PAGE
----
Aug 17, 2022
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Greece and Turkey have a long and complicated history going back to ancient times, but recent developments have pitted them against each other, threatening to engulf the Mediterranean in a multinational conflict.

Greece and Turkey are both NATO allies, but that has not assuaged a history of conflict. While Russia’s invasion of Ukraine has strengthened the NATO alliance, it has increased tensions between Greece and Turkey. When Greek prime minister, Kyriakos Mitsotakis, gave a speech to both chambers of the US Congress in May, he emphasized the importance of US military bases in Greece for supplying Ukraine with weapons. In the speech, he called for the US to provide Greece with F-35 stealth fighters while also calling for the US not to upgrade Turkey’s F-16s.

Greek Prime Minister Kyriakos Mitsotakis met with Erdogan in March 2022 and seemed to have reached an agreement on Mediterranean security issues. But this agreement quickly deteriorated, and Turkish violations of Greek airspace have reached unprecedented levels. 

The situation grew even tenser on Sunday when Erdogan accused Greece of undermining the rights of the Muslim minority in its Thrace region. Muslims represent nearly 32 percent of the province’s population.

On Monday, The Turkish defense ministry accused the Greek coast guard of pushing a boat carrying migrants out of Greek territorial waters and back into Turkish ones.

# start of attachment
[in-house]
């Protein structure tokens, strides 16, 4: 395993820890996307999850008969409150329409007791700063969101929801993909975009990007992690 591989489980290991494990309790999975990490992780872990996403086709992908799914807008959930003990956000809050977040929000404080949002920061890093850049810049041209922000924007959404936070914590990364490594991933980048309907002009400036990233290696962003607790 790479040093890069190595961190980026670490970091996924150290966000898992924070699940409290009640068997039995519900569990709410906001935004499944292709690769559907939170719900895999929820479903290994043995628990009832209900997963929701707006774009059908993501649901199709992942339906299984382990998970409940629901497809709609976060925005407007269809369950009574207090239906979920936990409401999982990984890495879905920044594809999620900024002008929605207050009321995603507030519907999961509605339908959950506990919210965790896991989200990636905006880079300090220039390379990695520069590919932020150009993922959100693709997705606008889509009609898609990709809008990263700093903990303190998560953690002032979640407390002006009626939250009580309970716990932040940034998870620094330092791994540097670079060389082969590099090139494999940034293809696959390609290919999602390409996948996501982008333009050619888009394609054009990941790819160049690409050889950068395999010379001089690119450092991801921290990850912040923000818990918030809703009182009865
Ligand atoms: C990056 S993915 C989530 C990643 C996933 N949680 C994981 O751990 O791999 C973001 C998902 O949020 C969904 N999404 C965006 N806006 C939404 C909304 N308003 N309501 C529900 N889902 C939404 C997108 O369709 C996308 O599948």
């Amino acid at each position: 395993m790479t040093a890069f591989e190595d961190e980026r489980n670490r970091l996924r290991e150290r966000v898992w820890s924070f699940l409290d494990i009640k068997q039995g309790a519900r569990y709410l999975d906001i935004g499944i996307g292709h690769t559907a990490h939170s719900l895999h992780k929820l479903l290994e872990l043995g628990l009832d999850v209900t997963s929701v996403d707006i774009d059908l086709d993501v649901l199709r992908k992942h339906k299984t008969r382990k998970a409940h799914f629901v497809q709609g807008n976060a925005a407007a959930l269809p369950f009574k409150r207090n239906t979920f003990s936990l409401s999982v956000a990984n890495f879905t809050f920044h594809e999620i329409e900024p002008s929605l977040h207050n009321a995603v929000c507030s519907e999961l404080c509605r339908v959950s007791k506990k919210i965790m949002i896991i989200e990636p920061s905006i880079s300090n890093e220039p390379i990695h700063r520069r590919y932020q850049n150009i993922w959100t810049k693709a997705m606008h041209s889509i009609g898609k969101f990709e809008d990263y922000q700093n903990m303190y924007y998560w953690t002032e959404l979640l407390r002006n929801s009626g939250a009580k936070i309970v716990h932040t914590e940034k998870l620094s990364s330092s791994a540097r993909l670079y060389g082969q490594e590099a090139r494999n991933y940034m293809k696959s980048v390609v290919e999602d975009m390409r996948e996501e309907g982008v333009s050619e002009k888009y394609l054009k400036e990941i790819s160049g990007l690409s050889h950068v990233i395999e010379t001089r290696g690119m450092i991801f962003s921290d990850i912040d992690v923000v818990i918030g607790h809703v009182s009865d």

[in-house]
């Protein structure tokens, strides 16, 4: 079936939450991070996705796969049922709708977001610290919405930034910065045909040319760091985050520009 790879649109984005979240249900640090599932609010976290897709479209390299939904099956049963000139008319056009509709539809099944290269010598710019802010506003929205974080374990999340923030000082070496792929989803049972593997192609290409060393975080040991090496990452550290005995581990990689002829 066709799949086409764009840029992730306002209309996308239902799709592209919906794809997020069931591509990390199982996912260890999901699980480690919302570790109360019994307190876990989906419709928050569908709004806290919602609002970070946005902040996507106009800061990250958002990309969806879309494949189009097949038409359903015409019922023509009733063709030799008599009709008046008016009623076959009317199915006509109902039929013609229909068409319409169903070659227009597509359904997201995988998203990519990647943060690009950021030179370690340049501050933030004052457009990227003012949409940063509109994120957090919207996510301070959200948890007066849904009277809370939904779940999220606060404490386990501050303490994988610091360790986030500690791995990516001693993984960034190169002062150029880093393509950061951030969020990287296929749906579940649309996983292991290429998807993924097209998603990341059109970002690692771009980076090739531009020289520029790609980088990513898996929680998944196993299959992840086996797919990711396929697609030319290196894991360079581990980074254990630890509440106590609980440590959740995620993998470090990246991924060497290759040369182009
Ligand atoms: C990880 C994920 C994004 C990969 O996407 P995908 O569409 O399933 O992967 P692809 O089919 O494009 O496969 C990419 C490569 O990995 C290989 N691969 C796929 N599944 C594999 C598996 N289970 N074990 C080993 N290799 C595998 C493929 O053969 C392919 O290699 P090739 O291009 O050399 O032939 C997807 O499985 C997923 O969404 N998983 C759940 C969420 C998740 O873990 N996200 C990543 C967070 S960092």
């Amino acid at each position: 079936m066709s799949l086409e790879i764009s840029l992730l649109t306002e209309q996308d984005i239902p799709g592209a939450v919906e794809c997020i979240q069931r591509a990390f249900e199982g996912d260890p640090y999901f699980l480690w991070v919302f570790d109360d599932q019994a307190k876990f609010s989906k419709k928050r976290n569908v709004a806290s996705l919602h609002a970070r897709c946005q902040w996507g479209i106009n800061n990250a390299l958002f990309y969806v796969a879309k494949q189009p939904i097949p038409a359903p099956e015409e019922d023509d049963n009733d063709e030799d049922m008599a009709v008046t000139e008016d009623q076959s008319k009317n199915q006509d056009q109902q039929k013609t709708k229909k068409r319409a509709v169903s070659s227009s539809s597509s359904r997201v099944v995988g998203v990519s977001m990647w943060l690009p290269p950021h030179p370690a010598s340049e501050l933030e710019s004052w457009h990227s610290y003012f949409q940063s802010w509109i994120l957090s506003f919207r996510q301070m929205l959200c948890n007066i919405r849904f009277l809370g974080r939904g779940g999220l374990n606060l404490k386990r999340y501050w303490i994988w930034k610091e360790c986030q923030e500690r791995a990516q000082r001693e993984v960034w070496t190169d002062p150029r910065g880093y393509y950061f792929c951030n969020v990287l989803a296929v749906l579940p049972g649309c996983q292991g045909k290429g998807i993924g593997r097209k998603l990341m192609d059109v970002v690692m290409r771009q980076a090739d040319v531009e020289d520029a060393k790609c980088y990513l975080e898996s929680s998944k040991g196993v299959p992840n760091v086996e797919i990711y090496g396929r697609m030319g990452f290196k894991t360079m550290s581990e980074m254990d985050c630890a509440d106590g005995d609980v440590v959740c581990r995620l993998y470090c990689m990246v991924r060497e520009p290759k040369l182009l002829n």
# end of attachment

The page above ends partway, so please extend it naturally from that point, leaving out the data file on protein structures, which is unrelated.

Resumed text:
The Ukraine war has also increased the importance of non-Russian sources of natural gas, putting the spotlight on Israel. One possible solution, a pipeline from Israel’s Leviathan field to Turkey, would run through Cypriot waters, requiring Cyprus’ consent under international law. 

One of the motivations behind Turkey choosing a conflict with Greece is the waning popularity of President Recep Tayyip Erdogan in light of the upcoming elections in June. Turkey’s economy is a shambles, with inflation hitting a 24-year high of 78 percent in June 2022. A war would provide a distraction from domestic politics and inflation. Despite being a NATO member, Turkey has become increasingly dependent on Russia as a trading partner, alienating both the US and Europe.  

The 20th century began with Turkey carrying out a genocide against Greek Christians in  Anatolia beginning in 1914 and continuing until after World War I. This was followed by the Greco-Turkish War of 1919-1922, which ended with a Greek defeat. In theory, the two countries reconciled over the Lausanne Treaty that was signed in 1923. Both countries joined NATO in 1952.

The two countries consider each other their greatest security risk, with control of the eastern Mediterranean and Aegean as the basis of their rivalry. In 1974, Turkey invaded and subsequently occupied the northern 37 percent of Cyprus, an unresolved issue. In the 1990s, Greek pursued a strategy of encircling Turkey. Toward this end, Greece formed a defense cooperation agreement with Syria in 1995. In reaction, Turkey spoke with Israel in 1996, though these relations deteriorated.

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